A General Framework for Graph Sparsification

Feb 29, 2012

ABSTRACT:

In this talk, I will present a general framework for constructing cut sparsifiers in undirected graphs, and use it to simplify, unify and improve upon previous sparsification results. As simple instantiations of this framework, we show thatsparsifiers can be constructed by sampling edges according to their strength (a result of Bencz\'ur and Karger), effective resistance (a result of Spielman and Srivastava), edge connectivity (this resolves the main open question posed by Bencz\'ur and Karger) and Nagamochi-Ibaraki indices (this yields an elementary sparsification algorithm). In addition, we develop techniques that give the first (strictly) linear-time sparsification algorithm for unweighted graphs. Our algorithm produces sparsifiers containing O(n log n) edges in expectation; the only known construction of sparsifiers with fewer edges is by a substantially slower algorithm running in O(n^3 m) time. A key component of our results that might be of independent interest is a natural generalization of a seminal cut counting theorem due to Karger.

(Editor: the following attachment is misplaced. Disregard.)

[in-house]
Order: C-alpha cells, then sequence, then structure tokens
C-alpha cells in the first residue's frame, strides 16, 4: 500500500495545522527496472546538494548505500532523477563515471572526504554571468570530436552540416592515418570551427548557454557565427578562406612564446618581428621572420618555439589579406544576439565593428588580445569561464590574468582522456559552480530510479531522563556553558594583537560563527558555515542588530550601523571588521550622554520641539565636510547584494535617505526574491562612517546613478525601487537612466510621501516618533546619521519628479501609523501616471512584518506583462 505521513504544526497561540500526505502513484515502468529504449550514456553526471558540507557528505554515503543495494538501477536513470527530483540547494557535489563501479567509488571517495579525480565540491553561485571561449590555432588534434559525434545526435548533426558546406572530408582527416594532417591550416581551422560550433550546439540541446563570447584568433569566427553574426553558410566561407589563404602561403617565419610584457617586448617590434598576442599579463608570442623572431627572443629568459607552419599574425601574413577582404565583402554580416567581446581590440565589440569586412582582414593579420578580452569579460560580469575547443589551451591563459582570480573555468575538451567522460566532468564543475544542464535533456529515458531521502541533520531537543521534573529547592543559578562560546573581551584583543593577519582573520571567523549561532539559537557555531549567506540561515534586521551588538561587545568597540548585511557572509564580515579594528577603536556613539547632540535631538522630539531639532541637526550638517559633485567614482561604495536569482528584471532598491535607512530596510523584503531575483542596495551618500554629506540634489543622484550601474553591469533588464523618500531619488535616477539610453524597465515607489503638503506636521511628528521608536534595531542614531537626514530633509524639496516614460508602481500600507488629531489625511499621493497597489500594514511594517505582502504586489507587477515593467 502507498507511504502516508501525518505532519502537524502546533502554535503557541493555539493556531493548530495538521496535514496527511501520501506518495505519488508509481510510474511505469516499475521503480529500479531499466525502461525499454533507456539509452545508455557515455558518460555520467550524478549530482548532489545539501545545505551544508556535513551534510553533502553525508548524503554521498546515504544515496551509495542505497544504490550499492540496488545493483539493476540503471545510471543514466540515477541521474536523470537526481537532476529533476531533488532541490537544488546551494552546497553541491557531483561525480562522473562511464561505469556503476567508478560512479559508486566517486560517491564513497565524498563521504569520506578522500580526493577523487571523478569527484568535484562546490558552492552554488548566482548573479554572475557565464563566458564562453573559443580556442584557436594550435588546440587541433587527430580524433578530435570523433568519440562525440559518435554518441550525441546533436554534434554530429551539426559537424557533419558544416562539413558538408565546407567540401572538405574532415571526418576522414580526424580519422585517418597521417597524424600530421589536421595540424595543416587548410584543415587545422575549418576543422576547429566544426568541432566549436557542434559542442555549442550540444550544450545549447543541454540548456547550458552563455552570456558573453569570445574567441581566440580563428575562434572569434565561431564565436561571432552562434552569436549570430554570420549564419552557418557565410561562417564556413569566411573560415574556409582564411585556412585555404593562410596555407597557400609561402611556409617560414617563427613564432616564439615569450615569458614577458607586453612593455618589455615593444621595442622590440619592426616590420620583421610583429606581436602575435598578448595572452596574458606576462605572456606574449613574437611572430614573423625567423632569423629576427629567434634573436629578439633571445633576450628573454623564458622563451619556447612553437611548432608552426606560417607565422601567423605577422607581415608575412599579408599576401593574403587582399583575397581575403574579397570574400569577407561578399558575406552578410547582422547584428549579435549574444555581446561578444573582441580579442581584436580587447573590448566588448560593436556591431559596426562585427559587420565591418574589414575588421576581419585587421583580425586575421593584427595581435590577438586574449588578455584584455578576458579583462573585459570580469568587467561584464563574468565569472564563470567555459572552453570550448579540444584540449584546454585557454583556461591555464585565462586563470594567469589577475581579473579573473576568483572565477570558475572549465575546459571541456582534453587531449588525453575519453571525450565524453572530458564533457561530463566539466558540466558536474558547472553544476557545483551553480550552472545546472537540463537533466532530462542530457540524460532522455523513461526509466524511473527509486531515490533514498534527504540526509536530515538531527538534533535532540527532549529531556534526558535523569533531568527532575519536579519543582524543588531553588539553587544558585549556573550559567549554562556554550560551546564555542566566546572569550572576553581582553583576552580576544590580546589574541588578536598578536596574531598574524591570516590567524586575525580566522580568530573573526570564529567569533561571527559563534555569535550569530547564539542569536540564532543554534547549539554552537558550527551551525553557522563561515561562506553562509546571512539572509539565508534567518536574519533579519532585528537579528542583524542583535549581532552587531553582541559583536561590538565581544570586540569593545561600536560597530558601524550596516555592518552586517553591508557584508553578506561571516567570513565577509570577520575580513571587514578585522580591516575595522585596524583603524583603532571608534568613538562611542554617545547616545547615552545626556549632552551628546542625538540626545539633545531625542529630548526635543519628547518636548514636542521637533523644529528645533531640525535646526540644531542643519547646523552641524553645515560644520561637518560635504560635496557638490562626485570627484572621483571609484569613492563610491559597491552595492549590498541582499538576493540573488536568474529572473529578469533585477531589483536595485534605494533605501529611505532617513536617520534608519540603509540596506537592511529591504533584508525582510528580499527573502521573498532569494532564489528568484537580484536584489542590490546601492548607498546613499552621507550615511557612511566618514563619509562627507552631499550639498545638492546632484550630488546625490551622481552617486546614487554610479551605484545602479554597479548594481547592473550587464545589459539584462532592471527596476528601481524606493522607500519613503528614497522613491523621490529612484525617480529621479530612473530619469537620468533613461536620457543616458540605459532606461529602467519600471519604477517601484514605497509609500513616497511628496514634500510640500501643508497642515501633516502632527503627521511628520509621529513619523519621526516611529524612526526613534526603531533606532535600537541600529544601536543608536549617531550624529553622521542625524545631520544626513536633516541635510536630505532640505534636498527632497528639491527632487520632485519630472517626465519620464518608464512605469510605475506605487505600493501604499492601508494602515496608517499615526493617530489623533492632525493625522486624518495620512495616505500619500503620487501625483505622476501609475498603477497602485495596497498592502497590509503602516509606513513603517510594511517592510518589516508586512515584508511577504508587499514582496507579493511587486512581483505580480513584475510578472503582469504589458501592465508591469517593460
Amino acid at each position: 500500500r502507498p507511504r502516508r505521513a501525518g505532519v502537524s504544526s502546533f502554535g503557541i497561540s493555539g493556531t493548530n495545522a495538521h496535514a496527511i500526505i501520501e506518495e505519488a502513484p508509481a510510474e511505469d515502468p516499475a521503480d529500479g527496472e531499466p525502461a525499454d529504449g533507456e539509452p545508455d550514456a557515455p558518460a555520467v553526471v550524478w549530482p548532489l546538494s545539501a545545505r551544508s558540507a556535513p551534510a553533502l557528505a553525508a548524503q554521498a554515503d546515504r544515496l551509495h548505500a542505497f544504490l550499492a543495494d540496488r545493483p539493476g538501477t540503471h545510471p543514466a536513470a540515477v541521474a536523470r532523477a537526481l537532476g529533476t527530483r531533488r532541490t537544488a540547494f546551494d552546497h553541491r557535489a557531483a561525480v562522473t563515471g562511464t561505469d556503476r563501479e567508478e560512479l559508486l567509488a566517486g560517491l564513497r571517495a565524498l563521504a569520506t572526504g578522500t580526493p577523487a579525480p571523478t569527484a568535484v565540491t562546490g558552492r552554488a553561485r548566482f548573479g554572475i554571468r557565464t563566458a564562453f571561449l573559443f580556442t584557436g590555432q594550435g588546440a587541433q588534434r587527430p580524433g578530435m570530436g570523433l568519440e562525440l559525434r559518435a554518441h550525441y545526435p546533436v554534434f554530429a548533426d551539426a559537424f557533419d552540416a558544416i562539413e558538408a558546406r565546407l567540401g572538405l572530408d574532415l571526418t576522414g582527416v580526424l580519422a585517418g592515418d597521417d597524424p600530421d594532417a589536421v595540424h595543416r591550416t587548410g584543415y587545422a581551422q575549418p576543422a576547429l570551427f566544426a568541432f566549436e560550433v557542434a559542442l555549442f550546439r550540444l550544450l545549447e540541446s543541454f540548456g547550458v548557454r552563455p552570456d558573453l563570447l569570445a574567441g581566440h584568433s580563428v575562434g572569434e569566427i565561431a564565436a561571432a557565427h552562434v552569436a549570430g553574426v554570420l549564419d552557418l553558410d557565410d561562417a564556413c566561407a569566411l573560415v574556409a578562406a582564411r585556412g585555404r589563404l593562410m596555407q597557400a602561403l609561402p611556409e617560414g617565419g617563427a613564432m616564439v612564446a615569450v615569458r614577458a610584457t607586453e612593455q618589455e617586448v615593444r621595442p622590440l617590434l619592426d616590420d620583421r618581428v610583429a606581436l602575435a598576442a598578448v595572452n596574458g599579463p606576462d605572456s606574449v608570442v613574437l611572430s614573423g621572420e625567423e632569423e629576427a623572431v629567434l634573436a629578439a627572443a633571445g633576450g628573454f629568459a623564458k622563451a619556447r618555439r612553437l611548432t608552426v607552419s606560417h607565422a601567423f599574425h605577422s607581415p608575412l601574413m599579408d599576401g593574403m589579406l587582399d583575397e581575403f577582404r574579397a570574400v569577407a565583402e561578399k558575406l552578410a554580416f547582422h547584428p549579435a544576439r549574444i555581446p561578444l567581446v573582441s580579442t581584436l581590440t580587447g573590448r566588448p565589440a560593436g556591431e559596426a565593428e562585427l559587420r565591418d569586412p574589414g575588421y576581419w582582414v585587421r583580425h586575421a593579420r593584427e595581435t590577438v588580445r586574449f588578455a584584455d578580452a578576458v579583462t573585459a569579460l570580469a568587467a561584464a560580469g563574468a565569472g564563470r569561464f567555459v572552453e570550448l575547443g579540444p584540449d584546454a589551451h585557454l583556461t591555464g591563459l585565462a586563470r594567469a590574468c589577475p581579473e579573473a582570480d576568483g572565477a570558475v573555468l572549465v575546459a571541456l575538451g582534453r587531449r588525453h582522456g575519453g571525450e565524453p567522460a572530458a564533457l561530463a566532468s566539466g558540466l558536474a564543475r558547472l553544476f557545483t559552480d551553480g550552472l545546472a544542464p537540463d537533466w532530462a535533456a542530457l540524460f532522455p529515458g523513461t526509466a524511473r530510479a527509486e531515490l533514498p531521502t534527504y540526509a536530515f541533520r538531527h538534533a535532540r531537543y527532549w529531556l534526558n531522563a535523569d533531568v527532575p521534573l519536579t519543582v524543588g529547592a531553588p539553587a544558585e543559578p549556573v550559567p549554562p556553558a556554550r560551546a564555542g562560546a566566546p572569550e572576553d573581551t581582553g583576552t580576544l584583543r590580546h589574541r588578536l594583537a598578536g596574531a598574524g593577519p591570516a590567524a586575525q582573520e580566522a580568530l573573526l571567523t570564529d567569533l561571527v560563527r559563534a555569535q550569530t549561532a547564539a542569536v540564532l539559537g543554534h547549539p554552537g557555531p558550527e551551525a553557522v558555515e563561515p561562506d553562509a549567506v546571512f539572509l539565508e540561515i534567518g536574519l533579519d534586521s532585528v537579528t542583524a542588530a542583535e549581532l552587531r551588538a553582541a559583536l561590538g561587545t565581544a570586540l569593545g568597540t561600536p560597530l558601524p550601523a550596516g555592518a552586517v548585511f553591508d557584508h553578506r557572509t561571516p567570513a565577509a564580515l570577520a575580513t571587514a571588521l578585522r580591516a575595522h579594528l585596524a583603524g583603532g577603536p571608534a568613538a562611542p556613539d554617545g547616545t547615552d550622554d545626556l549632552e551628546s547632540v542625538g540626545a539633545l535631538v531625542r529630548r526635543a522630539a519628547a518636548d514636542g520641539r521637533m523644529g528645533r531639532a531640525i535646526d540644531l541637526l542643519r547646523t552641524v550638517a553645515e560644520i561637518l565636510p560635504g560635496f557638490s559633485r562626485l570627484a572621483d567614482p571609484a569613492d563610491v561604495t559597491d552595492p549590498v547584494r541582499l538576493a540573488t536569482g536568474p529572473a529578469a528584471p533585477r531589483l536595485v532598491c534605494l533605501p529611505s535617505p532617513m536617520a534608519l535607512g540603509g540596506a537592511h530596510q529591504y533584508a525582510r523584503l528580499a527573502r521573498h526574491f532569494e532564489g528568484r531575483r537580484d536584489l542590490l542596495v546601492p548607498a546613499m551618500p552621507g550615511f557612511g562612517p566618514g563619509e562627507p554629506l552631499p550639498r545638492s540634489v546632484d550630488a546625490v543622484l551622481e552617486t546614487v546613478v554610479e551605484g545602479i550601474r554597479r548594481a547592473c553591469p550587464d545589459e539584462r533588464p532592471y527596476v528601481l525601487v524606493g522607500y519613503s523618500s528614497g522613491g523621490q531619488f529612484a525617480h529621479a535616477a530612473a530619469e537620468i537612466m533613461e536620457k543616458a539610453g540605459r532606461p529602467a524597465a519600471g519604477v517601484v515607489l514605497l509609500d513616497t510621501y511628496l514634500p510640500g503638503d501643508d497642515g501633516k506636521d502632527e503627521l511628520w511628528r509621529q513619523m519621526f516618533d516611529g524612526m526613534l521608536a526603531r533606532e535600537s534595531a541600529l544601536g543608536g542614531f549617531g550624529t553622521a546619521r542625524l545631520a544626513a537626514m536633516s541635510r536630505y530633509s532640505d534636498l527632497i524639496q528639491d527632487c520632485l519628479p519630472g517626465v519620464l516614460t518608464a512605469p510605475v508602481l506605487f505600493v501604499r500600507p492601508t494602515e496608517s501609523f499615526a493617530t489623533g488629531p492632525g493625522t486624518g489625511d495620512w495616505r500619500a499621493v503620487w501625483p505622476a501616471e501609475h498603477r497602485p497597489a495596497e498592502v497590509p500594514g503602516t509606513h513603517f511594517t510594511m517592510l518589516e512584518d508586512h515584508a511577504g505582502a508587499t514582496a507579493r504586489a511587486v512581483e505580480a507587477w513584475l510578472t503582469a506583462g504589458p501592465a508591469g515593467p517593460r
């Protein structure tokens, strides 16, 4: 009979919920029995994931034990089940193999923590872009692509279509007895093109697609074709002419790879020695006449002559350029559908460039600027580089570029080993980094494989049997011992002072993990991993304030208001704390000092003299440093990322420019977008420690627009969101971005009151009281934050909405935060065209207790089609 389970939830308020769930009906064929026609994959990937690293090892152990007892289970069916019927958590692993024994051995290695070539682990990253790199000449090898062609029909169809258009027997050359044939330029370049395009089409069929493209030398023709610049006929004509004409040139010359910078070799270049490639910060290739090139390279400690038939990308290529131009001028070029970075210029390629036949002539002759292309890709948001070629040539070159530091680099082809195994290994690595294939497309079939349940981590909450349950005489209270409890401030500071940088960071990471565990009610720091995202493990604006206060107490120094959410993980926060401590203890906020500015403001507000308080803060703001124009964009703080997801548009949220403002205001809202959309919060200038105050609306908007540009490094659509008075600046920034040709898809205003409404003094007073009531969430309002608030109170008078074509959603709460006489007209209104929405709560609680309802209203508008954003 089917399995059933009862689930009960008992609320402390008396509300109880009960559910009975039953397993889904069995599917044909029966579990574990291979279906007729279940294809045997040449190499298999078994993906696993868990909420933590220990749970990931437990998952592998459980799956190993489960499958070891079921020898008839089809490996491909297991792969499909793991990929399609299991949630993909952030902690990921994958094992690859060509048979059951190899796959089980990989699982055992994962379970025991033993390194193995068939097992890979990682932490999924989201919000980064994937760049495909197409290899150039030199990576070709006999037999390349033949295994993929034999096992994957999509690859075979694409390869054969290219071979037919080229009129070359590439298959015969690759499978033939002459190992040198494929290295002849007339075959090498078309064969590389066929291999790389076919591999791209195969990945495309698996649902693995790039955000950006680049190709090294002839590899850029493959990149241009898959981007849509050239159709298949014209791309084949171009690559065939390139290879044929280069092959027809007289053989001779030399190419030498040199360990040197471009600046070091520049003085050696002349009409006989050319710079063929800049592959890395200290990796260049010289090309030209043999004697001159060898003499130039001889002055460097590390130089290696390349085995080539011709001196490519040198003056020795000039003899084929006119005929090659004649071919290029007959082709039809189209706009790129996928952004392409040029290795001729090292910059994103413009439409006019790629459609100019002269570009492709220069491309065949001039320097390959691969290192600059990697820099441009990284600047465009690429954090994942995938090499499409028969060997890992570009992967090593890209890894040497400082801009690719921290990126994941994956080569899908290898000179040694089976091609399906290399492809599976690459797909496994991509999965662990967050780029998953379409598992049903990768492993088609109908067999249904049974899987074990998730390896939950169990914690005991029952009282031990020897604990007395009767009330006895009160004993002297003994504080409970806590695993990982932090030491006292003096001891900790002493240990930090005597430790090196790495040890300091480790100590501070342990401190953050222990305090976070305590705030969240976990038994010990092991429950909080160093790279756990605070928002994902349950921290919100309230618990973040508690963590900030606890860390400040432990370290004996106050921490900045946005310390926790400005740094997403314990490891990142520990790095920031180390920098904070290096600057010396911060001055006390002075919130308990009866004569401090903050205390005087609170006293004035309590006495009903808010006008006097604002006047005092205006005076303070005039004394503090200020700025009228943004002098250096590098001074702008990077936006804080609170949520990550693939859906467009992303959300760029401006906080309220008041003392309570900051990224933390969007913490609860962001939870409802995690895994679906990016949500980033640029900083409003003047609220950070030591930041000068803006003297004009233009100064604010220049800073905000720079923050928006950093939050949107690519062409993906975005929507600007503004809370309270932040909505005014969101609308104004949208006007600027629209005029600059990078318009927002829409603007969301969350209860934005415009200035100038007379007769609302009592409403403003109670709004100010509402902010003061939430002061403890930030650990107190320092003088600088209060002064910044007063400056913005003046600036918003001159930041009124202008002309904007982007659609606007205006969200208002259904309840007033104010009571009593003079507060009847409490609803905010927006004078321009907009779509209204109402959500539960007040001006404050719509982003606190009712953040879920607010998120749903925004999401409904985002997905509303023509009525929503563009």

This work was done in collaboration with Ramesh Hariharan. Some of these results were also obtained by Isaac Fung and Nick Harvey in independent concurrent work.

In this talk, I will present a general framework for constructing cut sparsifiers in undirected graphs, and use it to simplify, unify and improve upon previous sparsification results. As simple instantiations of this framework, we show thatsparsifiers can be constructed by sampling edges according to their strength (a result of Bencz\'ur and Karger), effective resistance (a result of Spielman and Srivastava), edge connectivity (this resolves the main open question posed by Bencz\'ur and Karger) and Nagamochi-Ibaraki indices (this yields an elementary sparsification algorithm). In addition, we develop techniques that give the first (strictly) linear-time sparsification algorithm for unweighted graphs. Our algorithm produces sparsifiers containing O(n log n) edges in expectation; the only known construction of sparsifiers with fewer edges is by a substantially slower algorithm running in O(n^3 m) time. A key component of our results that might be of independent interest is a natural generalization of a seminal cut counting theorem due to Karger.

This work was done in collaboration with Ramesh Hariharan. Some of these results were also obtained by Isaac Fung and Nick Harvey in independent concurrent work.